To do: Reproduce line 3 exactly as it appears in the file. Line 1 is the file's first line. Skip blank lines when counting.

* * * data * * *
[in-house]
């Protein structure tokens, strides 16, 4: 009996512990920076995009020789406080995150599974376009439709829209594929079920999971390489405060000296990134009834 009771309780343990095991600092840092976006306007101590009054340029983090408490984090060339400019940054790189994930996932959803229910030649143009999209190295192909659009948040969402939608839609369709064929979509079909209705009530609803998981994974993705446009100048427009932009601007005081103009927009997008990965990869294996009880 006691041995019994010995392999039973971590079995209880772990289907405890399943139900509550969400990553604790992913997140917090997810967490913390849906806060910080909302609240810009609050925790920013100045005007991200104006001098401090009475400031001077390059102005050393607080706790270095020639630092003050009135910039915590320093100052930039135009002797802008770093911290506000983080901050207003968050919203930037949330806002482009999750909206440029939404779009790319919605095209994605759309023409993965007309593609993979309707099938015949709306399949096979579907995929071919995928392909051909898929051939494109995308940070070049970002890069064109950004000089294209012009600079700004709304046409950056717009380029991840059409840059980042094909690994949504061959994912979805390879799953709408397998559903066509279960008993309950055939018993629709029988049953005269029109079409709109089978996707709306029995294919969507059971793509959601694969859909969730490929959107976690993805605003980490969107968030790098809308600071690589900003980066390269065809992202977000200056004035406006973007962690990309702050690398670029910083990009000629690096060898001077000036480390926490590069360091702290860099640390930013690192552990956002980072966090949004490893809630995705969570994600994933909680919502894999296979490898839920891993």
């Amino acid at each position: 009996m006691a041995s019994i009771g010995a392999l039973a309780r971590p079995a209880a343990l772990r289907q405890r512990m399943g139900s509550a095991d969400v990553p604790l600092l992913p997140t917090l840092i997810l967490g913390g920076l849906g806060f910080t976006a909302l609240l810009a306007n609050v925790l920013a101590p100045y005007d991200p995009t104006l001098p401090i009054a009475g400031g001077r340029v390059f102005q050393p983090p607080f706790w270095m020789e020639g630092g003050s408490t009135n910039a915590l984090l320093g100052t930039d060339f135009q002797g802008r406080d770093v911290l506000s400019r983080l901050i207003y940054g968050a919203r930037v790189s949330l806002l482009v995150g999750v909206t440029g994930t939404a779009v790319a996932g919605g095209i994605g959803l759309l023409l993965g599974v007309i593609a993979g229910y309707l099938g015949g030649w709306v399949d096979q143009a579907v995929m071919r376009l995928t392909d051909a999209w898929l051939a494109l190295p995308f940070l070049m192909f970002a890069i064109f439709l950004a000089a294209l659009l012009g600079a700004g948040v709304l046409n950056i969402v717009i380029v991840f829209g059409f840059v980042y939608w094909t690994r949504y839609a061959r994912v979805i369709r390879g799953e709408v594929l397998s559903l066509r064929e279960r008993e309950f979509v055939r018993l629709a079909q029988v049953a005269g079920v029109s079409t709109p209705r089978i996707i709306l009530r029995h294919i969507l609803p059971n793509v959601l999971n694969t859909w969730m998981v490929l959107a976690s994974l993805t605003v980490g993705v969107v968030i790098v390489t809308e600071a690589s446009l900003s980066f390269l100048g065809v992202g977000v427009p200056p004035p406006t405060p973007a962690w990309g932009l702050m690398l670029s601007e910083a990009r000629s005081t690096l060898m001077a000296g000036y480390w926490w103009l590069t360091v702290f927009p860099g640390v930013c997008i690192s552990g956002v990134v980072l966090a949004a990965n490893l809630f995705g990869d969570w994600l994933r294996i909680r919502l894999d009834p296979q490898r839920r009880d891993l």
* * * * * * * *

């Amino acid at each position: 009996m006691a041995s019994i009771g010995a392999l039973a309780r971590p079995a209880a343990l772990r289907q405890r512990m399943g139900s509550a095991d969400v990553p604790l600092l992913p997140t917090l840092i997810l967490g913390g920076l849906g806060f910080t976006a909302l609240l810009a306007n609050v925790l920013a101590p100045y005007d991200p995009t104006l001098p401090i009054a009475g400031g001077r340029v390059f102005q050393p983090p607080f706790w270095m020789e020639g630092g003050s408490t009135n910039a915590l984090l320093g100052t930039d060339f135009q002797g802008r406080d770093v911290l506000s400019r983080l901050i207003y940054g968050a919203r930037v790189s949330l806002l482009v995150g999750v909206t440029g994930t939404a779009v790319a996932g919605g095209i994605g959803l759309l023409l993965g599974v007309i593609a993979g229910y309707l099938g015949g030649w709306v399949d096979q143009a579907v995929m071919r376009l995928t392909d051909a999209w898929l051939a494109l190295p995308f940070l070049m192909f970002a890069i064109f439709l950004a000089a294209l659009l012009g600079a700004g948040v709304l046409n950056i969402v717009i380029v991840f829209g059409f840059v980042y939608w094909t690994r949504y839609a061959r994912v979805i369709r390879g799953e709408v594929l397998s559903l066509r064929e279960r008993e309950f979509v055939r018993l629709a079909q029988v049953a005269g079920v029109s079409t709109p209705r089978i996707i709306l009530r029995h294919i969507l609803p059971n793509v959601l999971n694969t859909w969730m998981v490929l959107a976690s994974l993805t605003v980490g993705v969107v968030i790098v390489t809308e600071a690589s446009l900003s980066f390269l100048g065809v992202g977000v427009p200056p004035p406006t405060p973007a962690w990309g932009l702050m690398l670029s601007e910083a990009r000629s005081t690096l060898m001077a000296g000036y480390w926490w103009l590069t360091v702290f927009p860099g640390v930013c997008i690192s552990g956002v990134v980072l966090a949004a990965n490893l809630f995705g990869d969570w994600l994933r294996i909680r919502l894999d009834p296979q490898r839920r009880d891993l």